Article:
Film Toys Getting Thumbs Down

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Movies for children and families are among Hollywood’s hottest properties. But to the dismay of many studios, toys based on these movies are getting the cold shoulder from consumers.

Kids, bombarded with toy pitches for just about every movie and TV show they know, haven’t been buying enough of them. That has left retailers with loads of leftover Star Wars light sabers and unwanted Pocahontases.

The 1990s were littered with movie toy disappointments--some failing with the films that spawned them, others sinking on their own. Losers included toys associated with “Hook,” “The Last Action Hero,” “The Flintstones,” “Casper,” “Congo,” “Dragonheart” and most notably the “Star Wars” prequel, “Episode I The Phantom Menace.”


With those and other toy fiascos fresh in their minds, retailers now are more careful in choosing movie toys. Toy makers, in turn, are making fewer film-based characters, games and mementos.

Mattel Inc., the nation’s biggest toy maker, cut its licensed toy lines by 25% in the last two years, opting to make more original toys instead of weaker film-based games and products.

“We’re not replicating scenes from a movie anymore,” said Matt Bousquette, president of Mattel’s boys/entertainment division. “When we make movie toys, we’re making great toys inspired by a movie.”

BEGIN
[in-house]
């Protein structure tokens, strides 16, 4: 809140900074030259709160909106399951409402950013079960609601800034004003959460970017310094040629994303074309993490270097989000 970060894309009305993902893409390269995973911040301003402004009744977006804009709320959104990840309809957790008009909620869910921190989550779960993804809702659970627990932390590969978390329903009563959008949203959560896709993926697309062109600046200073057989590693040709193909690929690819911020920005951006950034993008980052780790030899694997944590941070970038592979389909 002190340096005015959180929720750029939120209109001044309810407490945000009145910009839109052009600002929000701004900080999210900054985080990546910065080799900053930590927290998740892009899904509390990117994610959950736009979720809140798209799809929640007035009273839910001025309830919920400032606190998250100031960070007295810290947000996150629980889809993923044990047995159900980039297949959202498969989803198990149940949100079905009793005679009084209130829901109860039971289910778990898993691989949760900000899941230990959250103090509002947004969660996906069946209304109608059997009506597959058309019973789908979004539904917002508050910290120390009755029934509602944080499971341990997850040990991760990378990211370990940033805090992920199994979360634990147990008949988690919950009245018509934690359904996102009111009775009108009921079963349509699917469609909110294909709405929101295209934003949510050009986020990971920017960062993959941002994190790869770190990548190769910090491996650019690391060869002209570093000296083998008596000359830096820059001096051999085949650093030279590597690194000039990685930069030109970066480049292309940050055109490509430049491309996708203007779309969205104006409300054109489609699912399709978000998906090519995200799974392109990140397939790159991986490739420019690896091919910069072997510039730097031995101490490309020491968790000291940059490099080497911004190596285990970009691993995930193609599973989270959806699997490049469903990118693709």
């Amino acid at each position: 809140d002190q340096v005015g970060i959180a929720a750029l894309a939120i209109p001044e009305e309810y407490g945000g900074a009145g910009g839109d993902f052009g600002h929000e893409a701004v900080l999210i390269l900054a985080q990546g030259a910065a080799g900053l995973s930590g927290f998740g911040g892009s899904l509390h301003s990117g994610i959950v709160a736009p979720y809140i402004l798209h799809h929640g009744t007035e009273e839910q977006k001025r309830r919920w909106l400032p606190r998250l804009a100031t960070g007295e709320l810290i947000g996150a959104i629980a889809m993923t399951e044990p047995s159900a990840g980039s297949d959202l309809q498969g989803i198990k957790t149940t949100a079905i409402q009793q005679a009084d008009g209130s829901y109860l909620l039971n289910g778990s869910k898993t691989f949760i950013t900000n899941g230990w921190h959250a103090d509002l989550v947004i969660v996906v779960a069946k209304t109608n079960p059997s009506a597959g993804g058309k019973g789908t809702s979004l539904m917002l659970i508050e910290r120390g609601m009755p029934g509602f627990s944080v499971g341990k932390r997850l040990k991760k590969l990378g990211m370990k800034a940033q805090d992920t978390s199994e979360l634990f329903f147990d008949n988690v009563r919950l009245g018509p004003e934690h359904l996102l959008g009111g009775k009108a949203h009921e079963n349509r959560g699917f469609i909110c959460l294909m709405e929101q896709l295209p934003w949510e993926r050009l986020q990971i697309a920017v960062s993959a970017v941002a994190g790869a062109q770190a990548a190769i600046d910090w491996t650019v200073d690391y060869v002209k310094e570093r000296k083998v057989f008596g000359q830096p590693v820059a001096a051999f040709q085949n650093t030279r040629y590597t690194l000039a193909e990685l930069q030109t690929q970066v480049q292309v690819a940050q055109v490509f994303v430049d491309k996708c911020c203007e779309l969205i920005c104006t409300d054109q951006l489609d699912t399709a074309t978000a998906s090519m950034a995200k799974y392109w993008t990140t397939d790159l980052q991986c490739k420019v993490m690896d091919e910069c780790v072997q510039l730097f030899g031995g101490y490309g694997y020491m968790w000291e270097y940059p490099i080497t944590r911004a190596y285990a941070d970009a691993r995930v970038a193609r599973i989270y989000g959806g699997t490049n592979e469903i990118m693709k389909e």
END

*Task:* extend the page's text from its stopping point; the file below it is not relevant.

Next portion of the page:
The cutback in movie-related toys comes just when Hollywood studios need the promotional value of toys more than ever.

A trend toward more family-oriented entertainment, which has been growing in the last few years, only intensified after Sept. 11 as Americans began spending more time at home and with family. And as more consumers turned to what they saw as wholesome amusements, including craft making and playing board games, the film industry saw gentle, nonviolent children’s fare surge as well.

In response to consumer and political pressure, many studios also have worked hard to pare down their R-rated releases.


During 2001, only 27% of ticket sales came from R-rated films, down from 35% the year before.

By the end of the year, five of the six highest-grossing films were family fare: “Harry Potter and the Sorcerer’s Stone”--the year’s leader with more than $300million in domestic ticket sales--”Shrek,” “Monsters, Inc.,” “The Lord of the Rings: The Fellowship of the Ring” and “The Mummy Returns,” each of which brought in more than $200 million in North American ticket sales through December.

Toys and tie-ins involving fast food or other products help offset rising marketing and production costs of such movies. Manufacturers and retailers help promote films by advertising their movie-related products. These products also generate additional income for studios through royalties.